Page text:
100 Blessings A Day
From the desk of Rabbi Alex Greenbaum
Whenever we are about to enjoy one of God’s gifts, we are supposed to acknowledge that these gifts come from God. In this way, every event, significant or trivial, in our lives is brought to God and, thus, life acquires a religious dimension at every stage. We are supposed to recognize God’s role in our lives all the time. How often? According to Rabbi Meir in the Talmud, "A person is obliged to recite 100 blessings every day.” Therefore, we should challenge ourselves to find 100 blessings each day, from the simple things we take for granted, to food and drink, to spiritual blessings, to all the precious gifts God bestows upon us regularly. Let us imagine pausing every day, one hundred times, to appreciate the good fortune that God is constantly sending our way. It takes just some refocusing and awareness to realize that every one of us receives countless gifts every day from God. As Judaica Press puts it, “These gifts are right before us; all we have to do is to open our eyes, heart and brain to recognize them, appreciate them and be grateful to God for them.”
I have believed for the past 15 years that doing this just one day of our life could change our life forever - Recognizing our daily blessings, blessings we take for granted - Our ability to see, to walk, to talk, to smell, to breathe, every small and not-so-small daily constant miracle. “I cried because I had no shoes, until I met a man who had no feet.” (Author unknown) “The goal is God-awareness throughout life,” and the blessings foster that, says Dr. Rivka Danzig who teaches graduate students at Penn. “They transform the mundane and the commonplace - eating and drinking - into the more spiritual.” There are many ways to recognize God throughout the day, whether in the synagogue or at home, in prayer, in your car, on a walk, or even at work.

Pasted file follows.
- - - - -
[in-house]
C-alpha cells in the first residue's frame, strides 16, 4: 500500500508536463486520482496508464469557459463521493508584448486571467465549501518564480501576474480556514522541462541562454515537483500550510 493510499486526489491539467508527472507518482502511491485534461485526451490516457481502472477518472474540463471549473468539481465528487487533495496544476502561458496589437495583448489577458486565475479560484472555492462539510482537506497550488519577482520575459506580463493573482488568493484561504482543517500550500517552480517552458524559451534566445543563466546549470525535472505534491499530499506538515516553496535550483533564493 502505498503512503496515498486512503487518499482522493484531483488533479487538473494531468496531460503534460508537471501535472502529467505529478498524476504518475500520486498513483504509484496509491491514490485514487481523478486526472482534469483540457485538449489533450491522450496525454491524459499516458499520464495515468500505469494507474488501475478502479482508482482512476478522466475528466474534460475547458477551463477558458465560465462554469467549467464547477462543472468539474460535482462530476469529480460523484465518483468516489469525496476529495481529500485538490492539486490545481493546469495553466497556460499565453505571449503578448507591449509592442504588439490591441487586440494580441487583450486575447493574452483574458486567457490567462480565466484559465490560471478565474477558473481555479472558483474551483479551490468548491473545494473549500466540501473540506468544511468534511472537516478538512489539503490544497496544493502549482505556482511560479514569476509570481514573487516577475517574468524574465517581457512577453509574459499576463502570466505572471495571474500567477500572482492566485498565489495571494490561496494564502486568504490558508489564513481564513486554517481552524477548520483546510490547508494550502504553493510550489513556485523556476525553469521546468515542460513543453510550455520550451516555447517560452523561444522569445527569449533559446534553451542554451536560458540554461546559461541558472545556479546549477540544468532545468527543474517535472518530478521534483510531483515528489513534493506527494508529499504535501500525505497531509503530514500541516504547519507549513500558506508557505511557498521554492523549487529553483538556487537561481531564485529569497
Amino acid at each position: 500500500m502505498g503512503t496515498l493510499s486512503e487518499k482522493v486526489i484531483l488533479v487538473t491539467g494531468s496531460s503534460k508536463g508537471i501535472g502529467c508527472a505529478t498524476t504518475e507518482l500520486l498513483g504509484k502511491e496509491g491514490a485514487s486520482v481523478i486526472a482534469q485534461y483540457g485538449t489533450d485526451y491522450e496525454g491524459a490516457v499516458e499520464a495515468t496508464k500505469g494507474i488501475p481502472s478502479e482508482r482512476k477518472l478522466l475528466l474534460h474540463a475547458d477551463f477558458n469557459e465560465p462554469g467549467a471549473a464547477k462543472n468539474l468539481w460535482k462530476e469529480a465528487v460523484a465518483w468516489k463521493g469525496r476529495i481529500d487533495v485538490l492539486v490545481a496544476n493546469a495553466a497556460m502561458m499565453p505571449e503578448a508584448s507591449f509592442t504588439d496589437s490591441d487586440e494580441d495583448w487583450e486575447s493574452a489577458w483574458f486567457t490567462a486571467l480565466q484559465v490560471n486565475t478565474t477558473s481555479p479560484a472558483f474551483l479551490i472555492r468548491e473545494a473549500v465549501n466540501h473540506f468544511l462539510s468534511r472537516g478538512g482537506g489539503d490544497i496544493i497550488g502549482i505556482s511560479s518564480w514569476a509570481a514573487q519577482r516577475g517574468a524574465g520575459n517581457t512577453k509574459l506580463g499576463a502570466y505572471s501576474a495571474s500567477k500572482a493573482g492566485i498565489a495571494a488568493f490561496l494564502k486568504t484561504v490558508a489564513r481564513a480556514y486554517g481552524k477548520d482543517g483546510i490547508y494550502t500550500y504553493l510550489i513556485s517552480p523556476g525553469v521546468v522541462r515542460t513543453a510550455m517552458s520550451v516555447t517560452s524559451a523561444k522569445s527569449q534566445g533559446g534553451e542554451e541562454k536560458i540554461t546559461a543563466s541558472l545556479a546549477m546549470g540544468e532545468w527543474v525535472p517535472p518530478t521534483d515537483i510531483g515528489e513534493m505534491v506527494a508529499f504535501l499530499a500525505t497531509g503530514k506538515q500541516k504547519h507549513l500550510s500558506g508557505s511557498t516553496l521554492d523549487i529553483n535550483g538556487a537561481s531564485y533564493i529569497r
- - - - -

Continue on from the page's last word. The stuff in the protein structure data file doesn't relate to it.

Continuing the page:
The 100 blessings a day reminds me of the 613 commandments. Some look at the commandments and say “613 is too much, too overwhelming.” I say, “All the better to do more.” If I miss one out of 10, I'm down to 90%. 5 and I'm down 50%. But 5 out of 613, I'm only down .8%, I still have 603 more ways to communicate with God. When it comes to 100 blessings, 100 is the goal.
If we spent one day recognizing God’s role in our lives, what could that do for the rest of our lives? If for everything that we take for granted, for one day, we take a moment to thank God? For every complaint we had, we'd recognize the blessing behind it? That sound hurts my ears = Thank God, I can hear. I don't want to get out of bed = Thank God, I have a job and the ability to get out of bed. 100 times, for one day, we would take a moment, no matter how small, and say, “Thank you, God.” Or just, “I recognize where this daily miracle comes from.” Finding blessings everywhere is not hard. The hardest part is choosing to do it. 100 blessings is not hard, the hard part is stopping at 100. The question is can we change the quality of our lives in just one day by recognizing all the gifts that are ours all the time?
Rabbi Alex Greenbaum